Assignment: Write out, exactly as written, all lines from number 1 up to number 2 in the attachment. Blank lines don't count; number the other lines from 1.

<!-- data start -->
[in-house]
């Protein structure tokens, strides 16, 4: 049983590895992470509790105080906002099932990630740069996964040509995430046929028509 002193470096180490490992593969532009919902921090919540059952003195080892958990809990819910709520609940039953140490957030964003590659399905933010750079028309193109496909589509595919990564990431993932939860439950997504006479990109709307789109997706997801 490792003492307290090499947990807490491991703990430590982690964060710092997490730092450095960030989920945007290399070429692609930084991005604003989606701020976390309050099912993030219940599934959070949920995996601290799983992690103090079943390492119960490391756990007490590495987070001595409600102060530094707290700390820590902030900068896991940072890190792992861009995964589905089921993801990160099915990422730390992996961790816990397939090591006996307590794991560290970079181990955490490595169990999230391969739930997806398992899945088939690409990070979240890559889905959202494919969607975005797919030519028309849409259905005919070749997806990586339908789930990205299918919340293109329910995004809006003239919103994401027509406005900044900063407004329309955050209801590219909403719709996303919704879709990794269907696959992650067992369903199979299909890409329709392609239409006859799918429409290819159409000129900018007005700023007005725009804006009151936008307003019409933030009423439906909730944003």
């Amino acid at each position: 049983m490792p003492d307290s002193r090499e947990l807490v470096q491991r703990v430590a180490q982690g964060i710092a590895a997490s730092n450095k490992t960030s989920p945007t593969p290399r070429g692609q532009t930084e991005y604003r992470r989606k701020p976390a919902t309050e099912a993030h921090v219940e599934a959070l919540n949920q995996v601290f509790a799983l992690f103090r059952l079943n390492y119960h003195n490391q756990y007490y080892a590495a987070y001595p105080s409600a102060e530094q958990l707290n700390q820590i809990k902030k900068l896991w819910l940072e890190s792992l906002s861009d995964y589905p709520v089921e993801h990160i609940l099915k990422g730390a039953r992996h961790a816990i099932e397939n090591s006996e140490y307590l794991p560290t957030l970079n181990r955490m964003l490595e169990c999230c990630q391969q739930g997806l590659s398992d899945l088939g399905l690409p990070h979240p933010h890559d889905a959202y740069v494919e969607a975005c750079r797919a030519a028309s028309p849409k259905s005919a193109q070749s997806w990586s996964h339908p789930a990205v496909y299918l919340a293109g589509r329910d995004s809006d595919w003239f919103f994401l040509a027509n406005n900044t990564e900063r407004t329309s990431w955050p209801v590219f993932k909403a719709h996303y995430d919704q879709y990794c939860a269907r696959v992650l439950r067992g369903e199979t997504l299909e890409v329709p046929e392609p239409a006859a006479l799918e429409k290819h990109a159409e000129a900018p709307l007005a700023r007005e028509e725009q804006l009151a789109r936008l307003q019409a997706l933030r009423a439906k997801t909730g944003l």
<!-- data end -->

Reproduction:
[in-house]
């Protein structure tokens, strides 16, 4: 049983590895992470509790105080906002099932990630740069996964040509995430046929028509 002193470096180490490992593969532009919902921090919540059952003195080892958990809990819910709520609940039953140490957030964003590659399905933010750079028309193109496909589509595919990564990431993932939860439950997504006479990109709307789109997706997801 490792003492307290090499947990807490491991703990430590982690964060710092997490730092450095960030989920945007290399070429692609930084991005604003989606701020976390309050099912993030219940599934959070949920995996601290799983992690103090079943390492119960490391756990007490590495987070001595409600102060530094707290700390820590902030900068896991940072890190792992861009995964589905089921993801990160099915990422730390992996961790816990397939090591006996307590794991560290970079181990955490490595169990999230391969739930997806398992899945088939690409990070979240890559889905959202494919969607975005797919030519028309849409259905005919070749997806990586339908789930990205299918919340293109329910995004809006003239919103994401027509406005900044900063407004329309955050209801590219909403719709996303919704879709990794269907696959992650067992369903199979299909890409329709392609239409006859799918429409290819159409000129900018007005700023007005725009804006009151936008307003019409933030009423439906909730944003």